• I’m rooting for you to find your happiness. Lots of us are. And tapping in to this may allow other areas to open up. We can’t forget that in our quest for perfection, we put pressure on those we love at times to also be perfect. But never expect less than full respect from your spouse. Even when someone disagrees with what we do or say and
      how we do or say it, their criticisms must be done with care. We humans are fragile. In disagreements is where the Golden Rule applies the most and should be remembered and practiced. XOXO

  4. I struggled for a long time with perfectionism. I’ve noted that at times it might even be somehow tied to OCD wherein it can get so bad it can lead to procrastination. It’s an interesting angle. I never understood why in some respects the perfectionism became an obstacle. Many view perfectionism as something whereby one would be on top of their game. To the contrary, sometimes this perfectionism can be so pervasive if one has an inkling that they cannot do something perfectly they won’t even attempt to do it. I found in the relationship there was in hindsight a repetition compulsion going on. The narc represented two important figures in my life and I ended up playing out a very old script I did not realize had not been resolved. In this journey much was brought to light about myself and so I don’t see the experience necessarily as something in vain although the lessons were very painful. To the contrary the experience forced me to take a good long look at myself and in going through the process, I learned a lot about myself and finally learned how to let go of being so ‘perfect’. I believe my perfectionism ran me into the ground, I was disabled at 35 with CFS and Fibro. There are theories that these conditions are co-morbid with trauma. While I don’t buy into the psychosomatic illness model, I do believe that when under stress for a sustained period of time, the body breaks down and hence one is made susceptible to illness and that is the story of my life. Because I could not see clearly earlier, my body bore the brunt. Some have nervous breakdowns others their bodies give in. I do believe given the experiences I’ve had it would be wise for anyone that still does have their health intact to take a very long hard look at self and make the changes needed to live a healthier life in general. These disordered folks are not worth harping on, that energy is better served nurturing and loving self as well as doing the work to replenish all that was depleted. As per the perfectionism, warm up to the fact that NO ONE on this plane is perfect. Try to locate the old scripts and rewrite them.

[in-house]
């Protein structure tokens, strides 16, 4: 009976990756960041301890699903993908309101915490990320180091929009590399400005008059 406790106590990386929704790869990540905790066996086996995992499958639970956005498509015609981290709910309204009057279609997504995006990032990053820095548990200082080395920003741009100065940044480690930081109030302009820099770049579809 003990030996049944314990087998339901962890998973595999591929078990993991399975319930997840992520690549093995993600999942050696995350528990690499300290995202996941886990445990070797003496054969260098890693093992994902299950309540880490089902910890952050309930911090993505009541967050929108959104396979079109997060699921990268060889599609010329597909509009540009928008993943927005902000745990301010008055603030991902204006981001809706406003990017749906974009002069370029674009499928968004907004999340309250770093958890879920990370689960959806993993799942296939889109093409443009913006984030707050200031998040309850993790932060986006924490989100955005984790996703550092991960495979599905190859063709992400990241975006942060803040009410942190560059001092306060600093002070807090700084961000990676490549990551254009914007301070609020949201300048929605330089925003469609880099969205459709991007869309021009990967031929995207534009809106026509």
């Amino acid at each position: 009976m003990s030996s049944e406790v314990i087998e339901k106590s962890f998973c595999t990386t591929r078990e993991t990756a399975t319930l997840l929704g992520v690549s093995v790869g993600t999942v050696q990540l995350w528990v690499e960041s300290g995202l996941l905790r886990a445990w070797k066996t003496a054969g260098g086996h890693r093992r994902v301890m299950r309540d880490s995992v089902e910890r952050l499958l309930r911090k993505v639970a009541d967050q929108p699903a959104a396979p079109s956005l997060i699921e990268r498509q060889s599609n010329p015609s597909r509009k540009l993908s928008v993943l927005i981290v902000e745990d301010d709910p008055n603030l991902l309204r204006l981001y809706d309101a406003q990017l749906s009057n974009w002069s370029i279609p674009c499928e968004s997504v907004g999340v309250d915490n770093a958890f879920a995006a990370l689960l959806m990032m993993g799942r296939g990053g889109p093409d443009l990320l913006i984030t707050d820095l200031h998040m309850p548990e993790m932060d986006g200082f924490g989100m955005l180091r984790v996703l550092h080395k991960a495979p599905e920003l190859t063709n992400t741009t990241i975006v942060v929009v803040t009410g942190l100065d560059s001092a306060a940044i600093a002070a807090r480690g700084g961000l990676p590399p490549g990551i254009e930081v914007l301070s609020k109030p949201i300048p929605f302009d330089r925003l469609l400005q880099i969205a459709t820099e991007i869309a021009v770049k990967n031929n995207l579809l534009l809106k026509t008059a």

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  5. here’s the link to my story about my friend…it’s on my sister’s ‘family site’..

    http://ruthsippelpace3.wordpress.com/2012/09/27/a-tribute-to-my-childhood-friend-lydia-dushenko/

    Reply
  6. I had a girl-friend, she’s passed now, we met at age 5. She was a perfectionist and I always thought how sad that was. She has other problems, she was so sweet but nothing was ever good enough. I’m going to find my link and post it here…I wrote a memorial for her.

    Reply
  7. Great post Paula! Nothing you do, can ever please the Narcissist, you will always be wrong :(

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  8. I was raised by one and am one…ugh! I’m hardest on myself not others, the father projected onto others.

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  9. Add in a little extra helping of “people pleaser” along with “perfectionist” and you are a target waiting to happen!

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    • Absolutely! And those two things often go hand-in-hand. We want to please ourselves and others all the time, which is simply unrealistic. :)